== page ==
You are currently viewing SUP hack #23904: repairing an adjustable paddle shaft clamp (inner).

SUP hack #23904: repairing an adjustable paddle shaft clamp (inner).

SUP hacks are extensive. Everyone has their own little ways of doing things to get stand up paddle boarding kit back in workable order. For this SUP hack, we look at adjustable paddles. More specifically we look at how to fix an adjustable paddle clamp.

Adjustable SUP paddle locking mechanisms.

You can most split adjustable paddle locking mechanisms into two types. The snap pin lock style and the sheath clamp, as is being highlighted here. Snap pin lock adjustable SUP paddle locks are pretty immovable once fastened in place. A downside of these is you can’t tune to adjustment length incrementally. Usually, the settings are spaced a few cm apart.

In contrast, a sheath/cuff type clamp offers the exact opposite. Riders can set their shaft line to millimeter precision. Unfortunately, if you need to remove the extendable part of the paddle you run the risk of losing the inner shim. The ensure paddle security, and the clamp locks tight (usually) a section of plastic sits just inside the paddle’s shaft. When you clamp the security cuff tight it makes the paddle secure. The shim can come loose, however, and in some cases (as has happened here) it gets pushed further down the inner shaft. When you try to secure the telescopic part of the paddle it’s no dice. So what to do?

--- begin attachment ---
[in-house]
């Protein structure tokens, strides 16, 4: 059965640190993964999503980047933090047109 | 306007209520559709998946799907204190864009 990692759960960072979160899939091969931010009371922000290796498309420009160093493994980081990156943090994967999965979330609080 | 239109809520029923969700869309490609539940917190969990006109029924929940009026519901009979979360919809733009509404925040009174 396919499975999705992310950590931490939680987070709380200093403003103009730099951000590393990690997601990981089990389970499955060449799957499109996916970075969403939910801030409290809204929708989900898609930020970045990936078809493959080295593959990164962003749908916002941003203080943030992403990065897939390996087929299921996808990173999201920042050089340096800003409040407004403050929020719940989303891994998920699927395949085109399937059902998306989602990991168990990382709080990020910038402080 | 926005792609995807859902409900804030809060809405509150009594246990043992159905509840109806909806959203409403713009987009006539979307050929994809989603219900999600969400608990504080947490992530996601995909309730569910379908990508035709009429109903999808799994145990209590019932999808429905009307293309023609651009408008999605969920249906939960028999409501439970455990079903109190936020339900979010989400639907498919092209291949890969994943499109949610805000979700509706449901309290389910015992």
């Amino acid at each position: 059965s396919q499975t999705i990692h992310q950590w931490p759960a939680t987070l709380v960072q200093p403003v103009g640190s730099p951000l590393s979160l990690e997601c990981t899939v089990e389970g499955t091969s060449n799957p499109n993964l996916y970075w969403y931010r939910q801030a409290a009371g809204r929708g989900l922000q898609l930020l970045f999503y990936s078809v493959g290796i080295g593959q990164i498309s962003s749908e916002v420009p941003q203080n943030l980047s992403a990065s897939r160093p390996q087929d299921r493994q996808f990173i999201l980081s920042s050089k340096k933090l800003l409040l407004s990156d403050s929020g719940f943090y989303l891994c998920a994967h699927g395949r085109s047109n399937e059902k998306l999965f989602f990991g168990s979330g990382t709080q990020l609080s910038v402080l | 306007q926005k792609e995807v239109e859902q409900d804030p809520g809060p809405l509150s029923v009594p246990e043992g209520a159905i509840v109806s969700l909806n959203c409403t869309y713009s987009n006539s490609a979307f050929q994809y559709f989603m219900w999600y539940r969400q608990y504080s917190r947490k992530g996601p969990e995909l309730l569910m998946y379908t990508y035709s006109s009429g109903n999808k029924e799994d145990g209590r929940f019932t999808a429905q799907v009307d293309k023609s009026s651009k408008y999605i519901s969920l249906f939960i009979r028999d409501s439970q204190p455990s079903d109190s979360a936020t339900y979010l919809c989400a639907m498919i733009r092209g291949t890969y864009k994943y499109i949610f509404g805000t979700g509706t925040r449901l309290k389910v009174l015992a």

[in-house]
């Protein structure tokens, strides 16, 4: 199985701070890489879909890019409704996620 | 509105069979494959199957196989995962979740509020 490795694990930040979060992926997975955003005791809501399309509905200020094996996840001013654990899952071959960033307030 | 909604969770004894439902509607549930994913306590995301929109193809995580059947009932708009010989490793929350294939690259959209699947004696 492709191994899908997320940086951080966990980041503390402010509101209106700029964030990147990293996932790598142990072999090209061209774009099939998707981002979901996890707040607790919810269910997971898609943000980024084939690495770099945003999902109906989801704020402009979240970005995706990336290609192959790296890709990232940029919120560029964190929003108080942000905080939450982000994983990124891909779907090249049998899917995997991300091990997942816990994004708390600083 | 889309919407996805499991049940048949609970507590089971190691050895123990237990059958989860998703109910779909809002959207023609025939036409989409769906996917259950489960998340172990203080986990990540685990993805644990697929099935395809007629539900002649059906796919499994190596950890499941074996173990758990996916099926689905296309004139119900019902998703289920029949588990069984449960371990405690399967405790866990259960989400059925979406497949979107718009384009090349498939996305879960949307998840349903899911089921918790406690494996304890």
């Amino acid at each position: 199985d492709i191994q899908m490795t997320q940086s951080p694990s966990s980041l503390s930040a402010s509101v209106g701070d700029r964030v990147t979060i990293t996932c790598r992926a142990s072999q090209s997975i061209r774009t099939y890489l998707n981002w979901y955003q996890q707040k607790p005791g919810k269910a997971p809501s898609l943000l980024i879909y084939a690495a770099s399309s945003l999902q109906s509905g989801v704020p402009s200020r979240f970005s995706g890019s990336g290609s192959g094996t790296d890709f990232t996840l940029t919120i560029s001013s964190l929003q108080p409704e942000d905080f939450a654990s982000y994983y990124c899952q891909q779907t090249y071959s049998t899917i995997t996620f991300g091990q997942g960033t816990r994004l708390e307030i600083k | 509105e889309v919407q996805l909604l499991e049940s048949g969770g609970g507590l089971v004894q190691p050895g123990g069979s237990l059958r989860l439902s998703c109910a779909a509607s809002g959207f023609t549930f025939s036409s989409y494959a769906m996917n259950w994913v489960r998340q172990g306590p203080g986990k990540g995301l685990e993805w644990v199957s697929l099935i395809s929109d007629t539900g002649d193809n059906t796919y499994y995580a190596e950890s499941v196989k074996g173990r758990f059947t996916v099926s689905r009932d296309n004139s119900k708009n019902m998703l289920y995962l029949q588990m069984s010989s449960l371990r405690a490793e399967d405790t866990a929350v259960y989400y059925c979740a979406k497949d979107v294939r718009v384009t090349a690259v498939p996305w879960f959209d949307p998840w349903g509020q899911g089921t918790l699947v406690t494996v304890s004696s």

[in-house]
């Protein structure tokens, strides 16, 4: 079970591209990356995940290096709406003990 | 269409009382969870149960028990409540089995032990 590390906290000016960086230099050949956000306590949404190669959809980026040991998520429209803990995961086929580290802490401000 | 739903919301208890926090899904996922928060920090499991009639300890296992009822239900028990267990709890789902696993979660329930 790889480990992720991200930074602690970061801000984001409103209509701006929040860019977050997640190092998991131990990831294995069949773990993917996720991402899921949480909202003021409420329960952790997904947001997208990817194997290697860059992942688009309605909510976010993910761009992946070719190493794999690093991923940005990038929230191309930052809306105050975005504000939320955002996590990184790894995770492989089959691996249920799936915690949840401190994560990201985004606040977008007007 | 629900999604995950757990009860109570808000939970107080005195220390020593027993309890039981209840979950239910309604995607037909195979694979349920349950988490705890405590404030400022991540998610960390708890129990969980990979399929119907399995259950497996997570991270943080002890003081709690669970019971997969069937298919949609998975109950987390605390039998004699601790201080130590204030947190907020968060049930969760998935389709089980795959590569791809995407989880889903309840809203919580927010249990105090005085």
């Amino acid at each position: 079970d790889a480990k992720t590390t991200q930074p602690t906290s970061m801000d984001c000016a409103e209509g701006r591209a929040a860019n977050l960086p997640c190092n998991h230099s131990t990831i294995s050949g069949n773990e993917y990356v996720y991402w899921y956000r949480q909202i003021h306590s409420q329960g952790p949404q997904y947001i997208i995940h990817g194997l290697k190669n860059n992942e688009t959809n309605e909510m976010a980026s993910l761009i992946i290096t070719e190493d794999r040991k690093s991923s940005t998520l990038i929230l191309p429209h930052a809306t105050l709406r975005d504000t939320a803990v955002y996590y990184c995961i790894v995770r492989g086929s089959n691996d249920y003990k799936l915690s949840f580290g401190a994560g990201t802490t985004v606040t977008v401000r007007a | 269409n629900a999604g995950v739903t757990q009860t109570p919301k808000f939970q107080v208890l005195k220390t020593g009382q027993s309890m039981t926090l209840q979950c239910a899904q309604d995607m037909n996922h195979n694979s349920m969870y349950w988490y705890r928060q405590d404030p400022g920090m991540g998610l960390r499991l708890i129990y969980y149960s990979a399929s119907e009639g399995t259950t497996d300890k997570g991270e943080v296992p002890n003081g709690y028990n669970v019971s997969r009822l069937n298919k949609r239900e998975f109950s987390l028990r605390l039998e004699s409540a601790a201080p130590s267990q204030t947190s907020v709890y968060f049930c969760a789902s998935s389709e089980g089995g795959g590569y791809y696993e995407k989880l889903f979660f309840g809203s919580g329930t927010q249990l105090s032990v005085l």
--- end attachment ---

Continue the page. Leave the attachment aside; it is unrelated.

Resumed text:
Good old electrical tape.

Watersports peeps have used electrical tape and Gaffer tape to good effect, in various ways, over the years. Whilst on the face of it this may appear like a ‘bodge’ if done repairs are carried out accurately it makes your piece of gear last a lot longer.

We’re using electrical tape to create a makeshift new inner shim for your SUP paddle. And based on experience it’s a quick and simple repair that lasts for quite a while.

How to – the repair.

  • Firstly, check to see if the shim can’t be retrieved. You can try and hook it out of the paddle shaft’s inside. If it can be salvaged you’ll need to use adhesive to secure it back in place.
  • With the shim lost inside your paddle it’s time to call on your trusty roll of electrical tape.
  • Use a screwdriver to unscrew the locking screws on the outer paddle clamp fully.
  • If your paddle extension has numbered settings you’ll have to wrap the tape around the shaft with the top of the tape sitting on your preferred setting.
  • You’ll only need a few layers of tape as the gap inside the paddle shaft will be small. Go easy to start with.
  • Insert the top section into the shaft and position it accordingly. The tape should be sitting in line with the clamp.
  • Tighten the clamp screws until you have pressure on the clamp itself. If you overtighten the screws you won’t close the clamp. Don’t force the clamp shut otherwise it’ll break.
  • If the clamp shuts then test the extension to check for slippage. If it slips take the extension back out and add another layer of tape.
  • Repeat the process until the clamp closes tightly and the paddle extension doesn’t move.

For more SUP hacks hit eth following link.

https://mcconks.com/category/advice/

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